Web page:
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Publication Date : 26-06-2012
Still revered 1,500 years later as a champion of ethics, justice and morality, Confucius was never relegated to the history books. The Chinese philosopher continues to enlighten, as witnessed in a TV documentary series about his celebrated Golden Rules now being shown on the Nation Channel in Thailand.
"The Story & Life Philosophy of Confucius", an internationally acclaimed Chinese series, has a Thai soundtrack by Pantamit. Nation Broadcasting, the Dr Thiam Chokwattana Foundation and Pro Mediamart are presenting the series to commemorate 2,500 years of Confucianism and the 20th anniversary of the death of Thiam, the founder of the Saha Group who was widely recognised for his devotion to ethical corporate management.
Author Sooksant Wiwekmethakorn, an expert on Chinese culture, points out that Confucius built up a body of knowledge that remains utterly relevant today, just as the Lord Buddha did. His values entail morality, harmony, justice, loyalty and respect for elders.
"His truths never go out of date - they apply in any era," says Sooksant. "Lord Buddha and Confucius were two great sages of the world who were born into different social classes, one like the cloud in the sky and the other like dust on the ground. Yet both commanded respect in their own lands and had massive followings."
Thiam's son Boonchai Chokwattana is pleased that people often compare his father's approach to life with that of Confucius. "Neither man was born rich or had proper educational opportunities," he says. "Much of their knowledge was self-taught, and fortunately it developed into a set of teachings of their own.
"The documentary series will offer useful ideas to our society, which is riddled with corruption. Our children must be taught positive values."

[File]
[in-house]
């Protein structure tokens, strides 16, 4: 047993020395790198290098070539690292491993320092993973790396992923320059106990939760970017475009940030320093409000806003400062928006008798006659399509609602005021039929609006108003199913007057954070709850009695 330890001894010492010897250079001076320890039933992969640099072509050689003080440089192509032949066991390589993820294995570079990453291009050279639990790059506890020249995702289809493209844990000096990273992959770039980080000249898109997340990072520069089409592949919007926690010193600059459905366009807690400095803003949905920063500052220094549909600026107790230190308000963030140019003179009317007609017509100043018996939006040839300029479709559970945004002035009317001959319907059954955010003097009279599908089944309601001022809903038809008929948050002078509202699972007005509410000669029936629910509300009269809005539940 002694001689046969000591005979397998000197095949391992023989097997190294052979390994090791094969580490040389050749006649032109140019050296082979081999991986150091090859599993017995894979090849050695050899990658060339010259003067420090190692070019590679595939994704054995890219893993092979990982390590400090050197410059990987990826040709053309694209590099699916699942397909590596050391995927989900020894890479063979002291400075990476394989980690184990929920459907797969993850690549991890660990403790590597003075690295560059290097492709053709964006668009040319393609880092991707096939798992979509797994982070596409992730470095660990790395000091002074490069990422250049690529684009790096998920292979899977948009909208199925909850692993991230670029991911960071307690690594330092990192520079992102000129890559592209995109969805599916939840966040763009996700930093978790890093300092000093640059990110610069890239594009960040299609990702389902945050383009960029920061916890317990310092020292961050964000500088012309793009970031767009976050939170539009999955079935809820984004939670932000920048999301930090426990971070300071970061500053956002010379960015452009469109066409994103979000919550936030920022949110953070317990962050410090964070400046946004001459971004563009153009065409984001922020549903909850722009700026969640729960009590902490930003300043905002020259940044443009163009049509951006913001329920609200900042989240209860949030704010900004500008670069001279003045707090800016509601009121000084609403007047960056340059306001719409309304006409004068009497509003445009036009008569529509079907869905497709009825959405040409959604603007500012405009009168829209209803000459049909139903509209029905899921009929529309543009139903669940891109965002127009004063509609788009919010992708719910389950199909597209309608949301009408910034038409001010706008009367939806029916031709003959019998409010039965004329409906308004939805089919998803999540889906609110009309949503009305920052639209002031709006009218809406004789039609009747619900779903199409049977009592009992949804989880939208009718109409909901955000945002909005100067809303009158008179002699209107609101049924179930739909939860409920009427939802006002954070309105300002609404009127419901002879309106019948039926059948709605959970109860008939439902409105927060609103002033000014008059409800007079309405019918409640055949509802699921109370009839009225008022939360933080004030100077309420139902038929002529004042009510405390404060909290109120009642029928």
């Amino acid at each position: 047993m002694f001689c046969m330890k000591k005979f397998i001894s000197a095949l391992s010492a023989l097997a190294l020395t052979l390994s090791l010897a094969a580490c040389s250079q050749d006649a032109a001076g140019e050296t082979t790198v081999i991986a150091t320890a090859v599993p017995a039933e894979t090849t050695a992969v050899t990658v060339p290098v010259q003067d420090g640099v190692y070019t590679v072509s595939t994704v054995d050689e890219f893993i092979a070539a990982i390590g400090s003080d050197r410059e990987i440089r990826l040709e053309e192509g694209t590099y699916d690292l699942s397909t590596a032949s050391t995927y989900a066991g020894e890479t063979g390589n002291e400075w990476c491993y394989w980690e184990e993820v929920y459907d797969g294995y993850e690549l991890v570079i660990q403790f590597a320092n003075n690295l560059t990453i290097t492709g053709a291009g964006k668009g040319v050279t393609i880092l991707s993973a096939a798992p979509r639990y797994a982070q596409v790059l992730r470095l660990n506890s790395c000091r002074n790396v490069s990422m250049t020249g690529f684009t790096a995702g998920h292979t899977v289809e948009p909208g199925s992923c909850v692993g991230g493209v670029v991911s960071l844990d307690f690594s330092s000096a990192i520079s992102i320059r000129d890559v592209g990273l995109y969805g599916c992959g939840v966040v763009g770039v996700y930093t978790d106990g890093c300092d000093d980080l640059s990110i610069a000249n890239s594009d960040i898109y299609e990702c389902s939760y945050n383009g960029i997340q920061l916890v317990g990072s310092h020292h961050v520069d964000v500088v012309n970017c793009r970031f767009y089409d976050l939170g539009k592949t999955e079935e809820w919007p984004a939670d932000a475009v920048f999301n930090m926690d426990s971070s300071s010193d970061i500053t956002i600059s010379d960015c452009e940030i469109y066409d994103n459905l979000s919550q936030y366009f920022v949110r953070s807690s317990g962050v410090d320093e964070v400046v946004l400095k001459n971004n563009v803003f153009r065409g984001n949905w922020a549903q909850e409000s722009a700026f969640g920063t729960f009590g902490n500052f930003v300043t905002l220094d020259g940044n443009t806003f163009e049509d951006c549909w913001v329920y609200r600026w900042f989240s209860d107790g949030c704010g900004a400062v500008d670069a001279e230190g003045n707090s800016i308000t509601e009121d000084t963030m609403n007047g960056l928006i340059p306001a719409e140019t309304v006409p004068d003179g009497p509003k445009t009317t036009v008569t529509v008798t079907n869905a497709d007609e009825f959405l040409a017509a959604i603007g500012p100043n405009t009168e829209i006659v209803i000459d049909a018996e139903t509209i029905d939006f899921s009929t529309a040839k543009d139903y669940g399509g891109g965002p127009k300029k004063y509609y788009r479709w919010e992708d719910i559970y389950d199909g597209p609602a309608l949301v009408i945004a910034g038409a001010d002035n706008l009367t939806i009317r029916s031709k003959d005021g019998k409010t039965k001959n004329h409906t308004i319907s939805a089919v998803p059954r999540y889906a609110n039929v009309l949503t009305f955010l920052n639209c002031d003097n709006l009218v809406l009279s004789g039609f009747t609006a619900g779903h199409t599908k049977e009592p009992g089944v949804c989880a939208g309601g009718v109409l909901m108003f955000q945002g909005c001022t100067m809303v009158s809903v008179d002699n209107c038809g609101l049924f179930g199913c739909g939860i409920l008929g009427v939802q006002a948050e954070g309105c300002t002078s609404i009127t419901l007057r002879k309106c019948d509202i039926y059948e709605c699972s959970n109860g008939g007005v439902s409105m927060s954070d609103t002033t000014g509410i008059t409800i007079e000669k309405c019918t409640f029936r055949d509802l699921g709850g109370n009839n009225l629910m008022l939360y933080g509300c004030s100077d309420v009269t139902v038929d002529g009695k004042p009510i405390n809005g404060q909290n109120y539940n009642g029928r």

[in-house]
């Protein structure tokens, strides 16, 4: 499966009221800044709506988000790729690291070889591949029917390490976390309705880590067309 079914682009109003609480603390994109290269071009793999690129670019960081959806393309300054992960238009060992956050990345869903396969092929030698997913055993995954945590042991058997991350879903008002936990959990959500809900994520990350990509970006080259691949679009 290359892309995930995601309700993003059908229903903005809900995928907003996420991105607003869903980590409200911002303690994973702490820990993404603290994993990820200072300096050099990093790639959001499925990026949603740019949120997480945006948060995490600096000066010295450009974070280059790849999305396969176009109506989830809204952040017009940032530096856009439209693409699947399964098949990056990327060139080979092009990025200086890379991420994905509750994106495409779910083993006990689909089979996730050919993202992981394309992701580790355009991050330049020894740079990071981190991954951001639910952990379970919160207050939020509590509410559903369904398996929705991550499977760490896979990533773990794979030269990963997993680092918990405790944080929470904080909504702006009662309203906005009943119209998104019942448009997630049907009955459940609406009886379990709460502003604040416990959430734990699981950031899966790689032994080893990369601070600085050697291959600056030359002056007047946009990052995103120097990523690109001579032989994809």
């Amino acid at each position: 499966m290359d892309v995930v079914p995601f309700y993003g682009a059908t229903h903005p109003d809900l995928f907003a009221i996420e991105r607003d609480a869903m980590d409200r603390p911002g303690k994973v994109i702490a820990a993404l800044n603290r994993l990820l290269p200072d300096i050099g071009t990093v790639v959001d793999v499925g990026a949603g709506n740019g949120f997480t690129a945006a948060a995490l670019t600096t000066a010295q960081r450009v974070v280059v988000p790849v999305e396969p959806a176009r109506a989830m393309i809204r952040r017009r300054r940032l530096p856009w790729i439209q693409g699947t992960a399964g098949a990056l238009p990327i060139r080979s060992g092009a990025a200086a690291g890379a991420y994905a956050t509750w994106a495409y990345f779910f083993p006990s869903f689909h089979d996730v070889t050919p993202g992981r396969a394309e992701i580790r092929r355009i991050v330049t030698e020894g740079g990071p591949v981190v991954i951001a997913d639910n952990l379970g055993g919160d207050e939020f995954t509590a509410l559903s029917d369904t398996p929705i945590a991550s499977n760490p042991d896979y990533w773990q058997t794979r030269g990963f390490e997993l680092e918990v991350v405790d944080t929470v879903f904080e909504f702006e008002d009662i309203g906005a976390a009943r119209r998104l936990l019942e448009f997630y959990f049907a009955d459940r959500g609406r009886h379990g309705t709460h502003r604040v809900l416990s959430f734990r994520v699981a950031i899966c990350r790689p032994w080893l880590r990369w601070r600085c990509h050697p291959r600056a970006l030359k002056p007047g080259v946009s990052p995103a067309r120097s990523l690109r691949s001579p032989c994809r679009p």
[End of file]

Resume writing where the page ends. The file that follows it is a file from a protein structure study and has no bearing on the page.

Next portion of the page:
The series reflects NBC's expansion into entertainment, says the corporation's director, Adisak Limparungpatanakij. Viewing the documentary, he was reminded of Bao Zheng, better known here as Justice Bao, the embodiment of fairness and equity during the reign of Emperor Renzong a millennium ago. Bao Zheng's story has been retold often, and episodes of his life fictionalised in Chinese opera and TV dramas, including the series "Bao Qing Tian"("Bao Bun Chin").
"Unlike the Korean TV series that are so popular with Thais, 'Bao Qing Tian' is the real thing," says Adisak. "It contains a lot of useful values and concepts. That's really why it's enjoyed such sustained popularity over the years."
Adisak notes that "The Story & Life Philosophy of Confucius" will not only familiarise Thai viewers with his beliefs and times, it offers a chance to hear Mandarin spoken.
Financiers increasingly regard Mandarin as the future common language of economics, he says, and Thais would do well picking some up with the advent of the Asean Economic Community.
"The new series will teach you about sustainable communities," Adisek says. "People should find time to watch and learn. The point is that knowledge without morality is not good enough. If everyone is able to bring morality to knowledge, the country as a whole benefits."
Somsak Amarin of Pro Mediamart says the series marks a new beginning for a channel like NBC, which has until now been known primarily for its news orientation. "This is a major turning point for NBC now that it's taken a documentary on board. This is a good thing, because people of all age groups can watch it."
"The Story & Life Philosophy of Confucius" airs every Saturday and Sunday at 6pm on the Nation Channel. The series begins again from the start 9pm on July 7 on Mango TV.